A new study finds that young bisexual and lesbian women are less likely to get Pap tests than straight women, while young bisexual women face a higher risk of being diagnosed with sexually transmitted diseases.

Inner-City Health Centers Could Do More to Boost Breastfeeding
HBNS STORY | May 6, 2011
Health centers and birth hospitals serving largely minority populations could do more to promote and encourage recommended breastfeeding, according to a new study of Philadelphia safety-net health clinics.

Positive Media Campaigns Help Minorities Put Down Cigarettes
HBNS STORY | April 29, 2011
Media campaigns that offer positive encouragement can have an impact on getting African-Americans to quit, a new study finds.

Culture and Stigma Affect Mental Health Care for Latinos
HBNS STORY | March 22, 2011
Latinos benefit from antidepressants like everybody else — only they do not use them nearly as often. The trick is getting past some cultural barriers.

Minority Women Might Have Higher Depression Risk During Pregnancy
HBNS STORY | March 22, 2011
A new study finds that African-American and Asian/Pacific Islander women have double the risk that others do of becoming depressed before giving birth.

We Can Overcome Chronic Disease Disparities
PREPARED PATIENT BLOG | March 17, 2011 | Chris Gibbons
According to American Medical News, the U.S. health system is demonstrating better performance on most measures of health care quality, but it's failing to improve access to care or cut racial and ethnic health disparities.

Death Rates Remain Higher for Poor Black Americans
HBNS STORY | February 24, 2011
In 2000, a black, working-aged resident of a poor neighborhood significantly was more likely to die than a white American — a situation that essentially remained unchanged from 20 years earlier.

Black and Hispanic Women With Breast Cancer Face Treatment Delays
HBNS STORY | February 1, 2011
At a time when access to prompt treatment might affect survival, a large new study finds that African-American and Hispanic women newly diagnosed with breast cancer often face delays in care of more than a month.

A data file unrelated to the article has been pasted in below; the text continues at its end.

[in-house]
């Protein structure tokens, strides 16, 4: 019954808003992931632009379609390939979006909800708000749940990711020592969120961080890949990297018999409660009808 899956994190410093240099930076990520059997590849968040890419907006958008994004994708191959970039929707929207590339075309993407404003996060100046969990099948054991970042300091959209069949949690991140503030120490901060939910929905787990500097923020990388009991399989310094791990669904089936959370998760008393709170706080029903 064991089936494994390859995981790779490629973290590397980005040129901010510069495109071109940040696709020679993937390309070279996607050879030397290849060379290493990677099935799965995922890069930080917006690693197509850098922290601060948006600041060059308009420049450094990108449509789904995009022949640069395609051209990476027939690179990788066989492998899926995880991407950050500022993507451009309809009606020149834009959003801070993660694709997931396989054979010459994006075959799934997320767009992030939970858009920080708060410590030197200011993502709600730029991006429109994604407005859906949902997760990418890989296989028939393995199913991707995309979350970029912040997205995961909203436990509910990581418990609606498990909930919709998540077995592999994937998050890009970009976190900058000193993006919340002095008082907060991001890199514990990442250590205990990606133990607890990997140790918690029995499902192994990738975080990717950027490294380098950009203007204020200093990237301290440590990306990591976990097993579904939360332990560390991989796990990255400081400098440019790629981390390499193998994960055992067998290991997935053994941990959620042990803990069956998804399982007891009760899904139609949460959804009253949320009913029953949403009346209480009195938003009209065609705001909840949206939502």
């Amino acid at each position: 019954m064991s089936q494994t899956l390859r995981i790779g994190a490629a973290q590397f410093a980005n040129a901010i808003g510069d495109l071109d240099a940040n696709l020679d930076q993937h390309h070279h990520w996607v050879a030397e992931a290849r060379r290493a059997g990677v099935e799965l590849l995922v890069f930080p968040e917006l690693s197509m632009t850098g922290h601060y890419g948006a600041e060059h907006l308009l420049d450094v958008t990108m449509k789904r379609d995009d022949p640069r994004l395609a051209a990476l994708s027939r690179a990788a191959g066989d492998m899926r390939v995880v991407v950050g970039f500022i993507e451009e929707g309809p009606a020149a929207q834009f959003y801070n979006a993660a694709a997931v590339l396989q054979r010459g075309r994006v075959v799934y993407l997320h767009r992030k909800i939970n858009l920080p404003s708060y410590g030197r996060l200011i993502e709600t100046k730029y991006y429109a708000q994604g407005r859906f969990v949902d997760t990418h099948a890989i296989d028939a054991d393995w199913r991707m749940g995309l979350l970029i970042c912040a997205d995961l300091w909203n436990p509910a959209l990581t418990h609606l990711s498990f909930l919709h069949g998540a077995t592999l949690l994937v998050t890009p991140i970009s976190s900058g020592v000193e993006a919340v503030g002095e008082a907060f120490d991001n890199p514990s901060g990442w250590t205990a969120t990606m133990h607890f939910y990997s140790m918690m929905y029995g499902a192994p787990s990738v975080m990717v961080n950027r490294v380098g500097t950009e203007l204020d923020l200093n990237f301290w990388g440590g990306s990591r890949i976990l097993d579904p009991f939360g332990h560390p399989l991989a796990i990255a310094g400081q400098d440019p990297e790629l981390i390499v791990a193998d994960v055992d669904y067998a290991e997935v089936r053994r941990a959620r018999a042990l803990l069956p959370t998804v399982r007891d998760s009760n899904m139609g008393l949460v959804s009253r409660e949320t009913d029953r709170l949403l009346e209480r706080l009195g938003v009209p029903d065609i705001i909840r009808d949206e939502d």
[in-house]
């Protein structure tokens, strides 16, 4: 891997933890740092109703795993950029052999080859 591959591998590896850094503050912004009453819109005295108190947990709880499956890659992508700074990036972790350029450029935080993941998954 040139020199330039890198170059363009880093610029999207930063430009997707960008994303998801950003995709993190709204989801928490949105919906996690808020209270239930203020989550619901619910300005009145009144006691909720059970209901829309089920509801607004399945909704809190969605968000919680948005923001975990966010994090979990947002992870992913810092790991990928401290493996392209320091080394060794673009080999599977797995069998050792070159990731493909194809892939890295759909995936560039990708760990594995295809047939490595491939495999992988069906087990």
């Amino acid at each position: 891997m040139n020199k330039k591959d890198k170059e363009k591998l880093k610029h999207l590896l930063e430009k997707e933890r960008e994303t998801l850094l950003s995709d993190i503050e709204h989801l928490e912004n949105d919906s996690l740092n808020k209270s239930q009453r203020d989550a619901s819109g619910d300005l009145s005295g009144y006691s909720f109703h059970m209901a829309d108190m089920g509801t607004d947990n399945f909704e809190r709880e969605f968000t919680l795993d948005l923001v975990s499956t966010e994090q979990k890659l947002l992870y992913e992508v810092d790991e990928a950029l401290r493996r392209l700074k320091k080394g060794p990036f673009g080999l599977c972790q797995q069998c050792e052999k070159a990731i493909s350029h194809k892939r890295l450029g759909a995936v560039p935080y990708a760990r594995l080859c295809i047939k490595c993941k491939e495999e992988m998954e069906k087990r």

Multiple Sclerosis More Linked to Depression in Minorities
HBNS STORY | December 21, 2010
For many with multiple sclerosis, the disease wreaks havoc with emotional well being, and according to a new study, minorities might especially be at risk for developing depressive symptoms.

Now or Later
PREPARED PATIENT BLOG | October 26, 2010 | Chris Gibbons
The October 19 edition of iHealthBeat is reporting that National Coordinator for Health IT David Blumenthal and HHS Deputy Assistant Secretary for Minority Health Garth Graham have asked health IT vendors for their help in preventing a "digital divide" involving health care providers who serve minority communities. Blumenthal and Graham called on these vendors to make sure they target such health care providers in their marketing and sales campaigns.

What Can Health Care Professionals Do About Poverty?
PREPARED PATIENT BLOG | October 20, 2010 | Connie Davis
A colleague of mine, Cheryl, has been trying to help a solo physician address a thorny issue. Through the use of 'How's Your Health', an amazing Web-based suite of health and practice tools, the physician realized that many of her patients struggled with maintaining an adequate income. Cheryl went looking for some ideas for the physician, and she came across this: Health Providers Against Poverty, an Ontario-based group that has a toolkit to help primary care professionals address poverty issues.

Communication Complications
PREPARED PATIENT BLOG | October 1, 2010 | Chris Gibbons
A recently published study in the August issue of Archives of Internal Medicine reveals that there are significant gaps between what doctors think their patients know and what patients say they know. The findings are based on a survey of 89 patients and 43 physicians conducted between October 2008 and June 2009 at Waterbury Hospital affiliated with Yale School of Medicine. Researchers found that some of the discrepancies relate to basic information. For example, two-thirds of physicians thought patients knew their names. But only 18 percent of patients could correctly say their names.

Unequal Health Care Increases Colorectal Cancer Mortality in Blacks
HBNS STORY | August 19, 2010

Latinas Delay Seeking Care, Even if Insured and Ill
HBNS STORY | June 3, 2010

Blacks, Hispanics Less Likely Eligible for Medicare Prescription Help
HBNS STORY | May 20, 2010

Tainted Produce More Likely for Low-Income Shoppers
HBNS STORY | April 6, 2010

Latino and White Children Might Receive Different Pain Treatment
HBNS STORY | February 4, 2010